Thank you, Balaji, and thanks for everyone joining us today. Since our last earnings call, the world has made considerable progress in the fight against COVID. While there’s still a lot of work to do, we’re cautiously optimistic that this progress will continue and effect, accelerate over the next quarters. However, longer recovery takes Uber’s business remains well-positioned.
Despite renewed lockdowns in Q4, we ended the year with total company gross bookings nearly flat year on year in December with gross bookings turning positive in January. Disciplined execution and increased scale in our delivery business allowed us to improve adjusted EBITDA by $161 million year on year in Q4. This quarter marks the completion of a series of portfolio actions that began in Q2, with the goal of focusing the company on its two massive core opportunities of mobility and delivery.
We executed 17 transactions in 2020, including acquisitions that increase our run rate gross bookings by over $6 billion and divestitures of non-core operations that, combined with other cost optimization actions, reduced our annualized EBITDA losses by over $1 billion.
These transactions, coupled with disciplined operational execution and continued product innovation have put us on a stronger and more focused foundation heading into 2020. As such, we have increased confidence in our ability to reach breakeven this year while continuing to invest in long-term initiatives close to our core. Looking ahead, our strategic priority in 2021 is to continue to harness the power that our platform that is multiple and growing product offerings can uniquely provide. Wherever you need to go, whatever you need to get, Uber can help.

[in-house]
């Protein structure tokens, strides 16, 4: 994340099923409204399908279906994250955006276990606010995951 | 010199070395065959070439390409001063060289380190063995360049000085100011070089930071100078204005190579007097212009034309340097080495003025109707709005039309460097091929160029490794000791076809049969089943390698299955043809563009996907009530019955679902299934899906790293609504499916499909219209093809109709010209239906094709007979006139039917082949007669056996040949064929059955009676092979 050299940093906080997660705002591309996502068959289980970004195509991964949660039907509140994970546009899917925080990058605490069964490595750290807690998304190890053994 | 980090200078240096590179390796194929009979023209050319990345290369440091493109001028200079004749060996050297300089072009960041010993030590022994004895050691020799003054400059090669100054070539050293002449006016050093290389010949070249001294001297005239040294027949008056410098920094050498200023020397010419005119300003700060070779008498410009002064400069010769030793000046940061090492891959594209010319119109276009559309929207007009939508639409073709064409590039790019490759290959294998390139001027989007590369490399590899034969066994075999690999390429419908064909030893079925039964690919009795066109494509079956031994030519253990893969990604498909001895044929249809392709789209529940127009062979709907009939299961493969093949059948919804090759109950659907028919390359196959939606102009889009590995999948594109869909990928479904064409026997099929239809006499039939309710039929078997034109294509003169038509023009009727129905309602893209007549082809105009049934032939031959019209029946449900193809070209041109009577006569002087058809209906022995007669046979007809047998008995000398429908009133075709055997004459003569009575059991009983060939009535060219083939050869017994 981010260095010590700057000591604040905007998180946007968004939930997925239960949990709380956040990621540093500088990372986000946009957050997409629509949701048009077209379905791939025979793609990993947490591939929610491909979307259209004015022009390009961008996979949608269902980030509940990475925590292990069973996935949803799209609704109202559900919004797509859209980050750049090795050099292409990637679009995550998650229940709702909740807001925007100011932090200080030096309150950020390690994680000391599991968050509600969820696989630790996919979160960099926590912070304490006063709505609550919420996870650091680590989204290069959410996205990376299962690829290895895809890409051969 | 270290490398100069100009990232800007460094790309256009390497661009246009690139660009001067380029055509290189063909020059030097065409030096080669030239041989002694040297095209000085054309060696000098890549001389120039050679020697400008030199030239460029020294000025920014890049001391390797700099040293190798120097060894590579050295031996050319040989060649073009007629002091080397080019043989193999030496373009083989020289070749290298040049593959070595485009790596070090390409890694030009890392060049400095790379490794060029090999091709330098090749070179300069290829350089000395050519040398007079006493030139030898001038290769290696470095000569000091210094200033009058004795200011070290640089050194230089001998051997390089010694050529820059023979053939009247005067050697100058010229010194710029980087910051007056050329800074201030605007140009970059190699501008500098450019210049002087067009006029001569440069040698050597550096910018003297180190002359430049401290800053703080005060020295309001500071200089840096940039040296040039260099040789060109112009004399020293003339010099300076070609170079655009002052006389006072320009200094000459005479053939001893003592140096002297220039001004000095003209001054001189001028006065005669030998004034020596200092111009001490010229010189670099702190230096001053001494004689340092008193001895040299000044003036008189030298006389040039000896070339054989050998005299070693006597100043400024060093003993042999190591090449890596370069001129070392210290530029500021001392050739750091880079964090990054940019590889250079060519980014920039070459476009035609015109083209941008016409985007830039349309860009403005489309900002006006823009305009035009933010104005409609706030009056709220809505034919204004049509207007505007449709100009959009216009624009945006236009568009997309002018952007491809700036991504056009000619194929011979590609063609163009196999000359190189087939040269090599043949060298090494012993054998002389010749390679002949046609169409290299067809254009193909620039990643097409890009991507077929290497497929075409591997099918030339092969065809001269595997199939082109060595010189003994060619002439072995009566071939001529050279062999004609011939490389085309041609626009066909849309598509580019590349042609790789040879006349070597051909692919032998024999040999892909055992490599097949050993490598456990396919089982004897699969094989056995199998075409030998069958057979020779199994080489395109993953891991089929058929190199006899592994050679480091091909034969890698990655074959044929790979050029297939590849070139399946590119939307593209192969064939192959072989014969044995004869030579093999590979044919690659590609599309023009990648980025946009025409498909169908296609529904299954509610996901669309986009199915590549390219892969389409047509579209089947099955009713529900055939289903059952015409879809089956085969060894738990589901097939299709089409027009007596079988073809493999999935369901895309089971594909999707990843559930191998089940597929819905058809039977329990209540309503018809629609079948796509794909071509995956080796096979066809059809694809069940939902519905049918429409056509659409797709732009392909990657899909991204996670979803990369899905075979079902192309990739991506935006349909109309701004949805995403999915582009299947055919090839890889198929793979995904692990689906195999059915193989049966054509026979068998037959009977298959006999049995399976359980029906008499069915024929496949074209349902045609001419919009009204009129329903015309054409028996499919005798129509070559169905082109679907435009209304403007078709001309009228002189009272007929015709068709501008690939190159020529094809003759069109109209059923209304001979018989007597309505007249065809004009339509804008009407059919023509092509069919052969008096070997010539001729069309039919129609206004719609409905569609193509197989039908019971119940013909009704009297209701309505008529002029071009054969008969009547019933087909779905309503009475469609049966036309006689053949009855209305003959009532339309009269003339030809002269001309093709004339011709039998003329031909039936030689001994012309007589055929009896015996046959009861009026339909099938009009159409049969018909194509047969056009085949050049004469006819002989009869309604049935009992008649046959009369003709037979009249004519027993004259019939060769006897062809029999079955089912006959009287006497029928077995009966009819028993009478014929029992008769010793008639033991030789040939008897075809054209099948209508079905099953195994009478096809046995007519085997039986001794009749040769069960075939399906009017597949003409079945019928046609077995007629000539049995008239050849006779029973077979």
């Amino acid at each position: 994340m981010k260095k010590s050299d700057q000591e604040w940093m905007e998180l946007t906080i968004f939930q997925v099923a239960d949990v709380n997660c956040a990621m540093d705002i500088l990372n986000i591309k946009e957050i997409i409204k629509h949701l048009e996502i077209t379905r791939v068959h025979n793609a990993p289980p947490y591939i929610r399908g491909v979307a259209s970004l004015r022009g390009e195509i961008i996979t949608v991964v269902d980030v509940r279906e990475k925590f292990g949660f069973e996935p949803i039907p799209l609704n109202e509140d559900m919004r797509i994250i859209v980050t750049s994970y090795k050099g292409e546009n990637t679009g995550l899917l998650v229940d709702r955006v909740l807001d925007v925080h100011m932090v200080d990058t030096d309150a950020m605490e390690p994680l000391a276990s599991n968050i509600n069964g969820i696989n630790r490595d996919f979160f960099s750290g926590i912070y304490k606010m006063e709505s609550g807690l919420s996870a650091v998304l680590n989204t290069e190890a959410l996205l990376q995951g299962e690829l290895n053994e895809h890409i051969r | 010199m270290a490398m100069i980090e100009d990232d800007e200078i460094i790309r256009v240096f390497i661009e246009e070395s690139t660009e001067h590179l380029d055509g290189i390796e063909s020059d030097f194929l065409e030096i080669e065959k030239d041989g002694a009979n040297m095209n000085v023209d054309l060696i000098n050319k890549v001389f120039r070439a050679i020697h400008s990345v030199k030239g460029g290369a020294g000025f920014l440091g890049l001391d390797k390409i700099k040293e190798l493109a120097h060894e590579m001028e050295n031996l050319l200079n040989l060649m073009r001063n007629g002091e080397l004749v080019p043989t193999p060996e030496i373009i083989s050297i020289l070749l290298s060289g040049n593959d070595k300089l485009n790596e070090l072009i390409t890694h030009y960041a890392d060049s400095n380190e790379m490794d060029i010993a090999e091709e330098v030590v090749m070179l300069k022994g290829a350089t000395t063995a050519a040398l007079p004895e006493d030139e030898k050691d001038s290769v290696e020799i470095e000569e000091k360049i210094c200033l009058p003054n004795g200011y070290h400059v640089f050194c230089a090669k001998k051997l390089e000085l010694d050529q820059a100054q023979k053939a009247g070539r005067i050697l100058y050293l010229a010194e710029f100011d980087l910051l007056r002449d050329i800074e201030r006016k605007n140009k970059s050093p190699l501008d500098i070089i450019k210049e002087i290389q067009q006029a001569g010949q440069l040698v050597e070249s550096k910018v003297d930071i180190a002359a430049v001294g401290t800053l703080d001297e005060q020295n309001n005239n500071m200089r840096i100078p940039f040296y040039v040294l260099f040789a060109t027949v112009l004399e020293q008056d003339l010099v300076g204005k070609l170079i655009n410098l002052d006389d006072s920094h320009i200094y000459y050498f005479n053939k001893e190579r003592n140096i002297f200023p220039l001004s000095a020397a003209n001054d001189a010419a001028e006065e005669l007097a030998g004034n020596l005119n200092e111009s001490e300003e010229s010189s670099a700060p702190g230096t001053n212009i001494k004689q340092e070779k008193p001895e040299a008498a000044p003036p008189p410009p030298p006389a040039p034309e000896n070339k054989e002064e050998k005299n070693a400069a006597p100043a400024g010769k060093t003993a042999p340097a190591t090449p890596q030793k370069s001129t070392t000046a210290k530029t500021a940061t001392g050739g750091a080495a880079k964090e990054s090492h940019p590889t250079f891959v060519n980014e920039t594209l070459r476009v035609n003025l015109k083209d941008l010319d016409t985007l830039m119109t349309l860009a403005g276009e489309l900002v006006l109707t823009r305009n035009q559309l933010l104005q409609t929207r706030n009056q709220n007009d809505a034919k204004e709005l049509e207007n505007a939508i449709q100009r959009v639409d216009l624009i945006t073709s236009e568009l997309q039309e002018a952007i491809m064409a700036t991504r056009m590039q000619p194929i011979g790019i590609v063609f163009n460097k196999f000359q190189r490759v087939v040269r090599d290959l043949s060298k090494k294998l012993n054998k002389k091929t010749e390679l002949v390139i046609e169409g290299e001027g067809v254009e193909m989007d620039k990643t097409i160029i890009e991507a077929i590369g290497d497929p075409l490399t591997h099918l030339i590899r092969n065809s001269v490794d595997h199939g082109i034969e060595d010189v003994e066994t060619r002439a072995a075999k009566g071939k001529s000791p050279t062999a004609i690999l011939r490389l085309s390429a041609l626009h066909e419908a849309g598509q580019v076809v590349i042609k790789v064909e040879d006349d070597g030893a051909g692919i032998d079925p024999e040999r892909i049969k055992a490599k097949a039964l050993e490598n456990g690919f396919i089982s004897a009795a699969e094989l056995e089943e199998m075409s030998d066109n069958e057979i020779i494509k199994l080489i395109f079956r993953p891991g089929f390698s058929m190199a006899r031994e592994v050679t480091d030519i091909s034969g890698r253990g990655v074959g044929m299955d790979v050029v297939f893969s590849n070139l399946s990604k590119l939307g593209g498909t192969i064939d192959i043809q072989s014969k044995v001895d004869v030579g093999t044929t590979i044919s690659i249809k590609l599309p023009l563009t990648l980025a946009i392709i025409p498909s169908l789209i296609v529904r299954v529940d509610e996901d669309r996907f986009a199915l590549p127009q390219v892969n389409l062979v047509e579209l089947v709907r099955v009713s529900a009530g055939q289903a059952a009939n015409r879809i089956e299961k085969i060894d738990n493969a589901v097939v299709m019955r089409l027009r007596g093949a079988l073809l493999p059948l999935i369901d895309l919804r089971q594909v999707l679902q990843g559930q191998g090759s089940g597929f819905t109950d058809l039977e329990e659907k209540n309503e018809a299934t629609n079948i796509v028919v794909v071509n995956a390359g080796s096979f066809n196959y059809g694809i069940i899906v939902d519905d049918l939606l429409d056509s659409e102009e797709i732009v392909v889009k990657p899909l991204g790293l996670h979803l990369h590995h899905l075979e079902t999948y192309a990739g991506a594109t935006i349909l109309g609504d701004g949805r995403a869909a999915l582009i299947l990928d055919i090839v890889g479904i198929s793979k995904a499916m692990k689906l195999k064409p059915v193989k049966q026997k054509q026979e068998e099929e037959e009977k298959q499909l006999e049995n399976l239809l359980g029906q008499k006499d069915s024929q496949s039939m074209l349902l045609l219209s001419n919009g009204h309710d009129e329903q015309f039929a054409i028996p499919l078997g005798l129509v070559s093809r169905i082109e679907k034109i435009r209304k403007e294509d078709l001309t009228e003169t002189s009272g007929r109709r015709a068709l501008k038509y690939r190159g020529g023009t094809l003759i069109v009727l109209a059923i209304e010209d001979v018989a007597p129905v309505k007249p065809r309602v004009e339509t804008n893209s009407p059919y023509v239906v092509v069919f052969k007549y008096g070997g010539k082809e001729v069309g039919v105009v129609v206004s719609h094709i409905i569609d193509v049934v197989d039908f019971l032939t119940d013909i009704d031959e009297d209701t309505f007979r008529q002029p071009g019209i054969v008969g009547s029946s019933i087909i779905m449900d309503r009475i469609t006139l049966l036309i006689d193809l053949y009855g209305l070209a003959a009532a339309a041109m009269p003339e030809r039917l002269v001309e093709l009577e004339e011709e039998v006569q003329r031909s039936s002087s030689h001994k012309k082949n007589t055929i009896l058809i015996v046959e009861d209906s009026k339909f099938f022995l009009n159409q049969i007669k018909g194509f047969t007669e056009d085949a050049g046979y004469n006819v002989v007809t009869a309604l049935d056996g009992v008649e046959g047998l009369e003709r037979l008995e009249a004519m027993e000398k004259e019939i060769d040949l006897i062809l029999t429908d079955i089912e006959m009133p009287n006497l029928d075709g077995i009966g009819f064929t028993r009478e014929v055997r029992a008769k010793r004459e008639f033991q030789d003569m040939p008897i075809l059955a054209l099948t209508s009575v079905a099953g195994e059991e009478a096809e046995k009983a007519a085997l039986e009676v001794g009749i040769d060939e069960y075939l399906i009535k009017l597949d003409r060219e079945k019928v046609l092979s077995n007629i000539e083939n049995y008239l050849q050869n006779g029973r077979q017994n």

We believe our highly engaged consumer base on delivery will drive stronger mobility growth as cities reopen. On the flip side, we expect Mobility to become an increasingly powerful acquisition channel for our delivery business. For instance, our redesigned Uber super app already generated more than 10% of first-time eaters in Q4. We plan to accelerate cross-platform usage through a renewed focus on our Uber Pass and Eat Pass membership programs.
We believe these will only become more valuable as we add new benefits and verticals like pharmacy and alcohol. Memberships ramped up significantly in Q4 with over 5 million members across 16 countries, and we have aggressive global expansion plans in 2021. Now I’ll dive into each of the core segments. First, mobility, which continues to be affected by lockdowns around the world.
Mobility GBS improved modestly in the fourth quarter, up 15% from Q3 levels but still down 47% year on year. In January, gross bookings were down 47% year on year, declining 10% month-on-month post-elevator holiday activity in December. We’re seeing extremely encouraging trends in APAC and Latin America with growth bookings in those two regions down only 25% to 30% in January. Two of our largest markets, Brazil and Australia, were down only 10% to 20% in January, while Taiwan grew 16% year on year.
The recovery in these markets demonstrates consumers’ pent-up desire start moving again while Uber is continuing to gain share versus other modes of transportation. Over the next six months, we’ll begin to prepare our business to go from preservation mode to reposition. This means investing in new Mobility products such as either reserve, rentals, transit, taxis, and motorbikes and rolling out new segmented offerings like Uber Comfort. We will focus on reengaging riders for their second first trips and reengaging drivers to meet ramping demand.
If we do these things right, and the public health situation improves as expected, we’re bullish that we can deliver strong growth and expanding margins in the second half of the year.